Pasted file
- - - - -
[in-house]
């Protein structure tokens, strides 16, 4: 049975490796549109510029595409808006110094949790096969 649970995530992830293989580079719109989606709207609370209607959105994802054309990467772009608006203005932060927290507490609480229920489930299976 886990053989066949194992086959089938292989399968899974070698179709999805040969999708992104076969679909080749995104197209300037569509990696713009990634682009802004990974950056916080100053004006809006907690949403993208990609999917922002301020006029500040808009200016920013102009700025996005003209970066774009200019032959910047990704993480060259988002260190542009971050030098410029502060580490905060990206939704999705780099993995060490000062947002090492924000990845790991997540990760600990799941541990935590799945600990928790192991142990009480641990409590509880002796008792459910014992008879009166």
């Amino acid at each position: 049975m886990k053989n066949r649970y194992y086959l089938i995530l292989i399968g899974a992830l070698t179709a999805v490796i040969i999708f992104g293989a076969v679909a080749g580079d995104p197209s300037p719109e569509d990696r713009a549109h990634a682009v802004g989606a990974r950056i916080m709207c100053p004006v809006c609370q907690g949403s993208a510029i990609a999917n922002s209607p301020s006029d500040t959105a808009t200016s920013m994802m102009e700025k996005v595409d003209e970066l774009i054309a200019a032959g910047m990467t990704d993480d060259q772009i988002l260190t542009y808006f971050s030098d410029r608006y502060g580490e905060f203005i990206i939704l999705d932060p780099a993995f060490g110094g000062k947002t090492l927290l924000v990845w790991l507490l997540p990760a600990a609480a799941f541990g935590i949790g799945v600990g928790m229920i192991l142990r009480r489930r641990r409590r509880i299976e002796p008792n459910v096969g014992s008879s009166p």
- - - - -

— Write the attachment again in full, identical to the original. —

[in-house]
């Protein structure tokens, strides 16, 4: 049975490796549109510029595409808006110094949790096969 649970995530992830293989580079719109989606709207609370209607959105994802054309990467772009608006203005932060927290507490609480229920489930299976 886990053989066949194992086959089938292989399968899974070698179709999805040969999708992104076969679909080749995104197209300037569509990696713009990634682009802004990974950056916080100053004006809006907690949403993208990609999917922002301020006029500040808009200016920013102009700025996005003209970066774009200019032959910047990704993480060259988002260190542009971050030098410029502060580490905060990206939704999705780099993995060490000062947002090492924000990845790991997540990760600990799941541990935590799945600990928790192991142990009480641990409590509880002796008792459910014992008879009166």
């Amino acid at each position: 049975m886990k053989n066949r649970y194992y086959l089938i995530l292989i399968g899974a992830l070698t179709a999805v490796i040969i999708f992104g293989a076969v679909a080749g580079d995104p197209s300037p719109e569509d990696r713009a549109h990634a682009v802004g989606a990974r950056i916080m709207c100053p004006v809006c609370q907690g949403s993208a510029i990609a999917n922002s209607p301020s006029d500040t959105a808009t200016s920013m994802m102009e700025k996005v595409d003209e970066l774009i054309a200019a032959g910047m990467t990704d993480d060259q772009i988002l260190t542009y808006f971050s030098d410029r608006y502060g580490e905060f203005i990206i939704l999705d932060p780099a993995f060490g110094g000062k947002t090492l927290l924000v990845w790991l507490l997540p990760a600990a609480a799941f541990g935590i949790g799945v600990g928790m229920i192991l142990r009480r489930r641990r409590r509880i299976e002796p008792n459910v096969g014992s008879s009166p």